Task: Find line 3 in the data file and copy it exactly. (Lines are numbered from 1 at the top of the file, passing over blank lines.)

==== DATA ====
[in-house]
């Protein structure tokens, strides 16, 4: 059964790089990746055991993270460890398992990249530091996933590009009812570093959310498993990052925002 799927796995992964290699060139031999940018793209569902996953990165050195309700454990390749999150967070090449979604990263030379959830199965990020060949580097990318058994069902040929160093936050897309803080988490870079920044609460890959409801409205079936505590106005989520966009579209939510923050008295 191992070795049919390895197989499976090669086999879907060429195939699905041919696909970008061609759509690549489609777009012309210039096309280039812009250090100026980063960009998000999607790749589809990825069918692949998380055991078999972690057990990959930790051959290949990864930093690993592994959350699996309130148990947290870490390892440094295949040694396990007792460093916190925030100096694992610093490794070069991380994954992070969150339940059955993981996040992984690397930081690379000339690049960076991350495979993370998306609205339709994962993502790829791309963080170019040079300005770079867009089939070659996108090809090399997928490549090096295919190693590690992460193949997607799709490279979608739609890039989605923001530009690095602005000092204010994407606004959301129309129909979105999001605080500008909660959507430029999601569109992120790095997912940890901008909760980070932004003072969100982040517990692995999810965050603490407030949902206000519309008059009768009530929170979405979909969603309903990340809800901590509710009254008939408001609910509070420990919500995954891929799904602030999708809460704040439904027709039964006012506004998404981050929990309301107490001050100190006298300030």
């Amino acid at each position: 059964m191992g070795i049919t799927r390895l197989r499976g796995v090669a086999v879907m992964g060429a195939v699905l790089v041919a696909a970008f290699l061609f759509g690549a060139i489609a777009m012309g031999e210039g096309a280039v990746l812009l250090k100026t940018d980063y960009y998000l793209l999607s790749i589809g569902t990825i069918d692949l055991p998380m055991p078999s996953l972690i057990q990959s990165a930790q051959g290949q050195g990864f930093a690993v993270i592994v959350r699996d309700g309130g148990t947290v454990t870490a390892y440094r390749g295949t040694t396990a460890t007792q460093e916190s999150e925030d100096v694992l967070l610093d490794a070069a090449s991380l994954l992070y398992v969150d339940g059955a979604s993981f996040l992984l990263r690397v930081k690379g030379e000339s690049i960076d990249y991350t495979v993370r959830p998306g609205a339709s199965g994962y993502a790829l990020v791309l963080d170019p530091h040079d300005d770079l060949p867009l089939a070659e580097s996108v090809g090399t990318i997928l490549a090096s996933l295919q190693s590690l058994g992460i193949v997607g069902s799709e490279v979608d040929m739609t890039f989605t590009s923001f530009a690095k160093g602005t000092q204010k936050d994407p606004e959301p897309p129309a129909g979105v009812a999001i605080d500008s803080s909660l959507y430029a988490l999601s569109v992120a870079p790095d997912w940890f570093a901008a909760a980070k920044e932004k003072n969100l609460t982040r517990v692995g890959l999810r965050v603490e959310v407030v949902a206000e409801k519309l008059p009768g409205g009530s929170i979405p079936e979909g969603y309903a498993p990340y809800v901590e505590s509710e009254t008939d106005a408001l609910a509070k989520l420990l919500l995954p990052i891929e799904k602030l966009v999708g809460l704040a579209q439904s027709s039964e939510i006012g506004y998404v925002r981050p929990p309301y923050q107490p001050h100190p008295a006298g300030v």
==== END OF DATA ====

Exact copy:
């Amino acid at each position: 059964m191992g070795i049919t799927r390895l197989r499976g796995v090669a086999v879907m992964g060429a195939v699905l790089v041919a696909a970008f290699l061609f759509g690549a060139i489609a777009m012309g031999e210039g096309a280039v990746l812009l250090k100026t940018d980063y960009y998000l793209l999607s790749i589809g569902t990825i069918d692949l055991p998380m055991p078999s996953l972690i057990q990959s990165a930790q051959g290949q050195g990864f930093a690993v993270i592994v959350r699996d309700g309130g148990t947290v454990t870490a390892y440094r390749g295949t040694t396990a460890t007792q460093e916190s999150e925030d100096v694992l967070l610093d490794a070069a090449s991380l994954l992070y398992v969150d339940g059955a979604s993981f996040l992984l990263r690397v930081k690379g030379e000339s690049i960076d990249y991350t495979v993370r959830p998306g609205a339709s199965g994962y993502a790829l990020v791309l963080d170019p530091h040079d300005d770079l060949p867009l089939a070659e580097s996108v090809g090399t990318i997928l490549a090096s996933l295919q190693s590690l058994g992460i193949v997607g069902s799709e490279v979608d040929m739609t890039f989605t590009s923001f530009a690095k160093g602005t000092q204010k936050d994407p606004e959301p897309p129309a129909g979105v009812a999001i605080d500008s803080s909660l959507y430029a988490l999601s569109v992120a870079p790095d997912w940890f570093a901008a909760a980070k920044e932004k003072n969100l609460t982040r517990v692995g890959l999810r965050v603490e959310v407030v949902a206000e409801k519309l008059p009768g409205g009530s929170i979405p079936e979909g969603y309903a498993p990340y809800v901590e505590s509710e009254t008939d106005a408001l609910a509070k989520l420990l919500l995954p990052i891929e799904k602030l966009v999708g809460l704040a579209q439904s027709s039964e939510i006012g506004y998404v925002r981050p929990p309301y923050q107490p001050h100190p008295a006298g300030v």